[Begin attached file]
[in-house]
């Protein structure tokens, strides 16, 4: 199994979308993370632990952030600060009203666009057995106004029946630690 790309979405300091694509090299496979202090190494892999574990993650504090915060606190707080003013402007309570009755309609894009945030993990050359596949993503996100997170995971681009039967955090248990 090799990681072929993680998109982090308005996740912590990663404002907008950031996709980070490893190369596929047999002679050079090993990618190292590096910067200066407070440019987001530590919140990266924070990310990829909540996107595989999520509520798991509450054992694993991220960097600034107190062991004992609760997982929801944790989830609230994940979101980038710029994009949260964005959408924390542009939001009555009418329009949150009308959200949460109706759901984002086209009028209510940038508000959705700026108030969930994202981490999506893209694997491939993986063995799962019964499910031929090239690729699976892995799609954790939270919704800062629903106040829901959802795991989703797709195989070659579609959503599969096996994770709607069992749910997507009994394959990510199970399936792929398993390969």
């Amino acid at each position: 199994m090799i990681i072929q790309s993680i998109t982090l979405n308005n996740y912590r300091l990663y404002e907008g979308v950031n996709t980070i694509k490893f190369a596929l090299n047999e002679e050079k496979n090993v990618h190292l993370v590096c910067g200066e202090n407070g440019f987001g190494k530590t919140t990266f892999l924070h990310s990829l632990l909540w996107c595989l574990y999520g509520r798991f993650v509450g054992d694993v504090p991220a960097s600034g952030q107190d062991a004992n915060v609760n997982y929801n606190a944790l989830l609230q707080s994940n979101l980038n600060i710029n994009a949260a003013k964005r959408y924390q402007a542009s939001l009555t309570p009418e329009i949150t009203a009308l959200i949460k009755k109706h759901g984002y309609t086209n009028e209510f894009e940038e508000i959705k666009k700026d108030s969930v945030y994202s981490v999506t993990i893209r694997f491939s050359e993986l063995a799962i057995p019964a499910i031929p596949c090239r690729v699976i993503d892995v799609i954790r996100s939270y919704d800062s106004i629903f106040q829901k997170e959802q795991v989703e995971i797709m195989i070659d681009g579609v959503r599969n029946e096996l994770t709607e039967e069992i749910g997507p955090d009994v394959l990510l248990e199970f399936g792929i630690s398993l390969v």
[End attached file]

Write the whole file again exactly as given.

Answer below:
[in-house]
């Protein structure tokens, strides 16, 4: 199994979308993370632990952030600060009203666009057995106004029946630690 790309979405300091694509090299496979202090190494892999574990993650504090915060606190707080003013402007309570009755309609894009945030993990050359596949993503996100997170995971681009039967955090248990 090799990681072929993680998109982090308005996740912590990663404002907008950031996709980070490893190369596929047999002679050079090993990618190292590096910067200066407070440019987001530590919140990266924070990310990829909540996107595989999520509520798991509450054992694993991220960097600034107190062991004992609760997982929801944790989830609230994940979101980038710029994009949260964005959408924390542009939001009555009418329009949150009308959200949460109706759901984002086209009028209510940038508000959705700026108030969930994202981490999506893209694997491939993986063995799962019964499910031929090239690729699976892995799609954790939270919704800062629903106040829901959802795991989703797709195989070659579609959503599969096996994770709607069992749910997507009994394959990510199970399936792929398993390969």
């Amino acid at each position: 199994m090799i990681i072929q790309s993680i998109t982090l979405n308005n996740y912590r300091l990663y404002e907008g979308v950031n996709t980070i694509k490893f190369a596929l090299n047999e002679e050079k496979n090993v990618h190292l993370v590096c910067g200066e202090n407070g440019f987001g190494k530590t919140t990266f892999l924070h990310s990829l632990l909540w996107c595989l574990y999520g509520r798991f993650v509450g054992d694993v504090p991220a960097s600034g952030q107190d062991a004992n915060v609760n997982y929801n606190a944790l989830l609230q707080s994940n979101l980038n600060i710029n994009a949260a003013k964005r959408y924390q402007a542009s939001l009555t309570p009418e329009i949150t009203a009308l959200i949460k009755k109706h759901g984002y309609t086209n009028e209510f894009e940038e508000i959705k666009k700026d108030s969930v945030y994202s981490v999506t993990i893209r694997f491939s050359e993986l063995a799962i057995p019964a499910i031929p596949c090239r690729v699976i993503d892995v799609i954790r996100s939270y919704d800062s106004i629903f106040q829901k997170e959802q795991v989703e995971i797709m195989i070659d681009g579609v959503r599969n029946e096996l994770t709607e039967e069992i749910g997507p955090d009994v394959l990510l248990e199970f399936g792929i630690s398993l390969v």